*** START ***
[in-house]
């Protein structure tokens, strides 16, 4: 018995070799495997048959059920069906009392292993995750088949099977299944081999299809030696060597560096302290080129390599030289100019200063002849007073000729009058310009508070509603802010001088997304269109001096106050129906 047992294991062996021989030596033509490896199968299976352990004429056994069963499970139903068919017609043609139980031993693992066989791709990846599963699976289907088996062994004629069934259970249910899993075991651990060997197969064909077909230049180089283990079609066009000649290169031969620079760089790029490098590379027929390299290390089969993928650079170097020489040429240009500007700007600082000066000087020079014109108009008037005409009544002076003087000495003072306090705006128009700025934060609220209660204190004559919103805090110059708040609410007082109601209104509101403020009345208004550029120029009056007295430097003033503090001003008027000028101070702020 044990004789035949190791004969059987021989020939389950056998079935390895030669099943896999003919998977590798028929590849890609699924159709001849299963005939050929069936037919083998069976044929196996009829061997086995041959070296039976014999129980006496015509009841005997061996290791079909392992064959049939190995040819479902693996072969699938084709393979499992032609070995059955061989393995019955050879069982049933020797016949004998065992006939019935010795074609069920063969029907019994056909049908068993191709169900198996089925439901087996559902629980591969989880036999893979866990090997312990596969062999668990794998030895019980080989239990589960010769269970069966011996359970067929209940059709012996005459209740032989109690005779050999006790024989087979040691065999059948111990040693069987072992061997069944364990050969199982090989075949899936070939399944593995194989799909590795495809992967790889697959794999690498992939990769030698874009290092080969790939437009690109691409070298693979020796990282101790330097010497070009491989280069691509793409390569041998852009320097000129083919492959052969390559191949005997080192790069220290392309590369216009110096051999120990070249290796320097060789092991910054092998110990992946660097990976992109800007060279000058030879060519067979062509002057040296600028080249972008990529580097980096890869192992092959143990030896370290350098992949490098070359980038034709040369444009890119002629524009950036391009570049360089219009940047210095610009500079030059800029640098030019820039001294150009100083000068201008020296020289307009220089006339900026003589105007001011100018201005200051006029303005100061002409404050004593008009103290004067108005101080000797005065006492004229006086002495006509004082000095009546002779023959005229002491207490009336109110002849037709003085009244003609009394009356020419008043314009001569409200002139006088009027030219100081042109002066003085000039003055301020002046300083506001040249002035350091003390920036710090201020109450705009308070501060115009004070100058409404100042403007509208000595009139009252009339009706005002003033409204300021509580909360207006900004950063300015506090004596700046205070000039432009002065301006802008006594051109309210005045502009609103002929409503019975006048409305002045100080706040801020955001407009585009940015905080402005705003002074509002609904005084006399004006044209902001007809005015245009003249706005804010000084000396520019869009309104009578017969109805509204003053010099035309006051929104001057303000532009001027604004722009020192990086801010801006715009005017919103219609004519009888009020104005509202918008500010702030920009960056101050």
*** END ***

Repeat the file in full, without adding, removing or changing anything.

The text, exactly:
[in-house]
């Protein structure tokens, strides 16, 4: 018995070799495997048959059920069906009392292993995750088949099977299944081999299809030696060597560096302290080129390599030289100019200063002849007073000729009058310009508070509603802010001088997304269109001096106050129906 047992294991062996021989030596033509490896199968299976352990004429056994069963499970139903068919017609043609139980031993693992066989791709990846599963699976289907088996062994004629069934259970249910899993075991651990060997197969064909077909230049180089283990079609066009000649290169031969620079760089790029490098590379027929390299290390089969993928650079170097020489040429240009500007700007600082000066000087020079014109108009008037005409009544002076003087000495003072306090705006128009700025934060609220209660204190004559919103805090110059708040609410007082109601209104509101403020009345208004550029120029009056007295430097003033503090001003008027000028101070702020 044990004789035949190791004969059987021989020939389950056998079935390895030669099943896999003919998977590798028929590849890609699924159709001849299963005939050929069936037919083998069976044929196996009829061997086995041959070296039976014999129980006496015509009841005997061996290791079909392992064959049939190995040819479902693996072969699938084709393979499992032609070995059955061989393995019955050879069982049933020797016949004998065992006939019935010795074609069920063969029907019994056909049908068993191709169900198996089925439901087996559902629980591969989880036999893979866990090997312990596969062999668990794998030895019980080989239990589960010769269970069966011996359970067929209940059709012996005459209740032989109690005779050999006790024989087979040691065999059948111990040693069987072992061997069944364990050969199982090989075949899936070939399944593995194989799909590795495809992967790889697959794999690498992939990769030698874009290092080969790939437009690109691409070298693979020796990282101790330097010497070009491989280069691509793409390569041998852009320097000129083919492959052969390559191949005997080192790069220290392309590369216009110096051999120990070249290796320097060789092991910054092998110990992946660097990976992109800007060279000058030879060519067979062509002057040296600028080249972008990529580097980096890869192992092959143990030896370290350098992949490098070359980038034709040369444009890119002629524009950036391009570049360089219009940047210095610009500079030059800029640098030019820039001294150009100083000068201008020296020289307009220089006339900026003589105007001011100018201005200051006029303005100061002409404050004593008009103290004067108005101080000797005065006492004229006086002495006509004082000095009546002779023959005229002491207490009336109110002849037709003085009244003609009394009356020419008043314009001569409200002139006088009027030219100081042109002066003085000039003055301020002046300083506001040249002035350091003390920036710090201020109450705009308070501060115009004070100058409404100042403007509208000595009139009252009339009706005002003033409204300021509580909360207006900004950063300015506090004596700046205070000039432009002065301006802008006594051109309210005045502009609103002929409503019975006048409305002045100080706040801020955001407009585009940015905080402005705003002074509002609904005084006399004006044209902001007809005015245009003249706005804010000084000396520019869009309104009578017969109805509204003053010099035309006051929104001057303000532009001027604004722009020192990086801010801006715009005017919103219609004519009888009020104005509202918008500010702030920009960056101050």